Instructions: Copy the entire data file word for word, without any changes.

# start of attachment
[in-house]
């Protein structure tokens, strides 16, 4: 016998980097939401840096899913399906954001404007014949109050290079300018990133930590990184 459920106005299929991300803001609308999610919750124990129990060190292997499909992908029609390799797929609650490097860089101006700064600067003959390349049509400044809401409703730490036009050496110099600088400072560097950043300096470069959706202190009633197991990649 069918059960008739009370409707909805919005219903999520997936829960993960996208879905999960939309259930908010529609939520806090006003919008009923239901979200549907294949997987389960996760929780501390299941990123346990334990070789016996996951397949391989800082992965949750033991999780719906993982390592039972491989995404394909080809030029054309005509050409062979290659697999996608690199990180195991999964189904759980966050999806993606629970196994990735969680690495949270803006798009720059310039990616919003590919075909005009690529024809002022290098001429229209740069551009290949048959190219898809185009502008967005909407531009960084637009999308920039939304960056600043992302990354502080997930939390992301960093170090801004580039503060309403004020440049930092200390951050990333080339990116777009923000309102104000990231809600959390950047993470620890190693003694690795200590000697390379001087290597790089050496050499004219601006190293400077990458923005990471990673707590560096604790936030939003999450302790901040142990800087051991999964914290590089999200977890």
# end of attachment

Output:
[in-house]
């Protein structure tokens, strides 16, 4: 016998980097939401840096899913399906954001404007014949109050290079300018990133930590990184 459920106005299929991300803001609308999610919750124990129990060190292997499909992908029609390799797929609650490097860089101006700064600067003959390349049509400044809401409703730490036009050496110099600088400072560097950043300096470069959706202190009633197991990649 069918059960008739009370409707909805919005219903999520997936829960993960996208879905999960939309259930908010529609939520806090006003919008009923239901979200549907294949997987389960996760929780501390299941990123346990334990070789016996996951397949391989800082992965949750033991999780719906993982390592039972491989995404394909080809030029054309005509050409062979290659697999996608690199990180195991999964189904759980966050999806993606629970196994990735969680690495949270803006798009720059310039990616919003590919075909005009690529024809002022290098001429229209740069551009290949048959190219898809185009502008967005909407531009960084637009999308920039939304960056600043992302990354502080997930939390992301960093170090801004580039503060309403004020440049930092200390951050990333080339990116777009923000309102104000990231809600959390950047993470620890190693003694690795200590000697390379001087290597790089050496050499004219601006190293400077990458923005990471990673707590560096604790936030939003999450302790901040142990800087051991999964914290590089999200977890």